October 13, 2014 at 11:45 pm
I headed out at 9am and made my way up to the tent below the apartment building. I knew that Hongo-san had used a deer stalkers tent to film penguin up close. And I knew that it had worked perfectly. I could not imagine that Hongo-san would carry out the tent if he knew that he would use it again when they return to continue filming in late October. So it must have been packed away in the director’s tent.
And it was. I grabbed it and a couple battery driven of insect repellent vaporisers as well as a can of spray on insect repellent and headed down to the beach.
A deer stalkers hide tent is nothing more than a small teepee shaped tent, just big enough to put a chair in. It has viewing stripes on the sides and two entrances at front and back that can be opened just wide enough for a rifle barrel to stick out – or binoculars. I pitched the tent close to the overhang where the bird had spotted me yesterday. A folding chair and the installation of the vaporisers completed my mission.
I made myself comfortable in the chair, zipped up the front door and started scanning the ocean for penguins while occasionally going through our trail camera data on my wee notebook.
Today was a hazy but surprisingly warm day. A constant trickle of penguin returned to Jackson Head all through the morning and past lunch time. Several hundred meters our at sea I saw that the sooty shearwaters had returned, probably heading South for their breeding grounds on the Snares. I spotted a whale fluke and a blow, probably a Southern right whale. Then the sun came out and a large pod of Dusky dolphins started playing out there, jumping high out of the water and splashing and frolicking about.
They could not distract me from my quest, though.
The sea was exceptionally calm. Hardly a ripple on the ocean. I could see penguins long before they landed. They would hang around at the surface about 100-200m offshore just where they crayfishermen had set their pots. Some of the birds were having a bath, swimming on their backs, preening their bellies.
None of them had a logger though.
The notebook on my lap I reviewed the time lapse footage from the Creek beach access. The camera placement combined with the motion sensor activated seems perfect. And, at 1.30am in the morning… there she was, standing right in front of the camera.
Actually it looks as if she is holding the device into the lens while cheekily looking over her shoulder as if to say “You want this? Huh? You want this?”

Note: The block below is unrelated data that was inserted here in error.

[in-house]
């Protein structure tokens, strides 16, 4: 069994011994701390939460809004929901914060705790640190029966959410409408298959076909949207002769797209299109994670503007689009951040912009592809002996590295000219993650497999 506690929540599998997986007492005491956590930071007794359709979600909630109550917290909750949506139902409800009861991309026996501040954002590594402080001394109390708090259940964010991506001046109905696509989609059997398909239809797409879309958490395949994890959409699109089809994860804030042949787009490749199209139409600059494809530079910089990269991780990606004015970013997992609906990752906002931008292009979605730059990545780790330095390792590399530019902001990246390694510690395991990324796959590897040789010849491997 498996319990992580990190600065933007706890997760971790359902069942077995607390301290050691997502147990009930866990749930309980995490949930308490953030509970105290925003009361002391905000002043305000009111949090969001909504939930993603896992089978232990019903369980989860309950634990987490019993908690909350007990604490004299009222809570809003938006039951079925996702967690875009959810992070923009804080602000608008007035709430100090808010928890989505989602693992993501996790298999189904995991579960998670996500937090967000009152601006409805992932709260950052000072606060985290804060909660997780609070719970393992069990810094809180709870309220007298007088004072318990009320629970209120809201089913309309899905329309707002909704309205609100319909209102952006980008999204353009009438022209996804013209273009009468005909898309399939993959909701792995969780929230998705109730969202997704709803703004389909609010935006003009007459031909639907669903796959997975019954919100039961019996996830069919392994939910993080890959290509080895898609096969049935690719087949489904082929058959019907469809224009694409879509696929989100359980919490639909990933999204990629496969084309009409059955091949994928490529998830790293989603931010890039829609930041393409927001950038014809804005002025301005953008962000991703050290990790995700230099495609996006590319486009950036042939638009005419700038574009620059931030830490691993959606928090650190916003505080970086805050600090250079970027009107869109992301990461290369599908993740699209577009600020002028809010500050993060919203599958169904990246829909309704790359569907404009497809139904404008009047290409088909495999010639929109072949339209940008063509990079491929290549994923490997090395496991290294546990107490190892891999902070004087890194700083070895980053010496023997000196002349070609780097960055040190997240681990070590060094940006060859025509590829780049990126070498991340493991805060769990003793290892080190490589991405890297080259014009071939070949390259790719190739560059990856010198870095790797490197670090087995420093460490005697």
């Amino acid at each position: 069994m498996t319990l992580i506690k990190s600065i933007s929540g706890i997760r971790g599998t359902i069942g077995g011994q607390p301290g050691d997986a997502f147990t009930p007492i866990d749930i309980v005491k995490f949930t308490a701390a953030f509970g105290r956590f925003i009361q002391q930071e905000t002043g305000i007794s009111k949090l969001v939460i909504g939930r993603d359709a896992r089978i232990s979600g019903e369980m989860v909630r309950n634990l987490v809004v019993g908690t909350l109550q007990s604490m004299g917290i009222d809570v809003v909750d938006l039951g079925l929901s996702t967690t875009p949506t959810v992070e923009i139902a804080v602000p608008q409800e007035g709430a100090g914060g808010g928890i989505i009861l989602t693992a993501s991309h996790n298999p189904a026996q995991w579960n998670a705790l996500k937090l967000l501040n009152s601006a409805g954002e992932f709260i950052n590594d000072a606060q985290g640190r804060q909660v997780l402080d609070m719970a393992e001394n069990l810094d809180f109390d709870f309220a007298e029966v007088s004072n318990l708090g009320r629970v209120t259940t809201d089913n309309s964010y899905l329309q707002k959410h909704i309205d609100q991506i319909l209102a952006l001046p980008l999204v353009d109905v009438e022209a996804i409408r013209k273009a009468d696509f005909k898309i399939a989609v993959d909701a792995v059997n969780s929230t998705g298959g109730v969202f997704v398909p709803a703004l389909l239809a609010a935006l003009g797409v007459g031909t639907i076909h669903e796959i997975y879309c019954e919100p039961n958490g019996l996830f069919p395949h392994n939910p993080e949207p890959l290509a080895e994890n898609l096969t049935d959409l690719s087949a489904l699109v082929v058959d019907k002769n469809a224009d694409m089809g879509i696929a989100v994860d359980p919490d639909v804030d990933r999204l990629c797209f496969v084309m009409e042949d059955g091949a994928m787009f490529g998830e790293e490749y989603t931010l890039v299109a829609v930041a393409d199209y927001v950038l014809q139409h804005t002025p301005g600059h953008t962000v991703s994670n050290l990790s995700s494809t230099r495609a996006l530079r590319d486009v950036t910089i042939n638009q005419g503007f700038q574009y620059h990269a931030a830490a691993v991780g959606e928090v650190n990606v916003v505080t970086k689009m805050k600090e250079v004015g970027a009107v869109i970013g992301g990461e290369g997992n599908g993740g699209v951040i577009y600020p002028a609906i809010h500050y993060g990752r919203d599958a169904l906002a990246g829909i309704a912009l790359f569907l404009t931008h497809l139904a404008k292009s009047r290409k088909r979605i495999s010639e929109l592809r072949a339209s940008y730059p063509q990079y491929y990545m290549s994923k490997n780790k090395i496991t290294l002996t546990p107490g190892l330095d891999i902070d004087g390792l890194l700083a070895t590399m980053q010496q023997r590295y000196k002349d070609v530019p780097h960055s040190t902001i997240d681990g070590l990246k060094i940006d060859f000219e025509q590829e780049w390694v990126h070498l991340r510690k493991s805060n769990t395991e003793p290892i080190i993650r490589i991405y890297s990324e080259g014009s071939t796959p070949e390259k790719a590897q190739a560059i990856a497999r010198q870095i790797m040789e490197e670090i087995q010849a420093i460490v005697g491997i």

Next I looked through the images of the nest camera (I had grabbed the SD card from the camera while I was up getting the hide tent). She arrived just after 2am at her nest, where her chick had assumed its post only half an hour before. Until 5.30am she fed and preened the chick and headed off again, presumably back out at sea. Unfortunately, our beach camera ran out of juice around 5.45am so that we probably missed her when she left the Heads.
Since she had spent around three days out at sea, I doubted we’d see her today. But we still had another penguins to wait for, the male.
Hotte relieved me around 1pm assumed his new post inside the stalker’s tent hide.
I headed back to Neil’s Beach where I started to clean up things in the house. Plan is to leave the day after tomorrow.
I went back to the beach just before 6pm. It had turned into a misty day. Hotte headed back to the car and I watched for penguins with loggers on their backs.
I did not sit for long, when a logger bird jumped out of the water onto the rocks!
I called Hotte on the radio but he was already at the track entrance. Probably too far away to help me get that bird. And get this bird I would!
It was not the female. One look at the impressive honker and I knew I had the male Tawaki in front of me. Just like the female yesterday seemed a bit wearier than the penguins around him. He kept on looking in every possible direction, but the stalker tent seemed to be doing the trick.
In a group of three birds, the penguin started to march uphill and disappeared behind a large rock. A minute later two birds re-emerged on the other side of the rock. None of them had a logger.
“So, you like to play games, huh? Well, I can wait.”
Under no circumstances would I leave the tent until the logger bird was way up the rocks so that retreat into the water would not be an option any longer. At least that was the plan.
The two other penguins started preening themselves. Extensively. A seemingly endless process of readjusting every single feather in their plumage bending their necks in the most impossible ways in the process.
Where was the logger bird? Was it still behind that rock! If only I could see…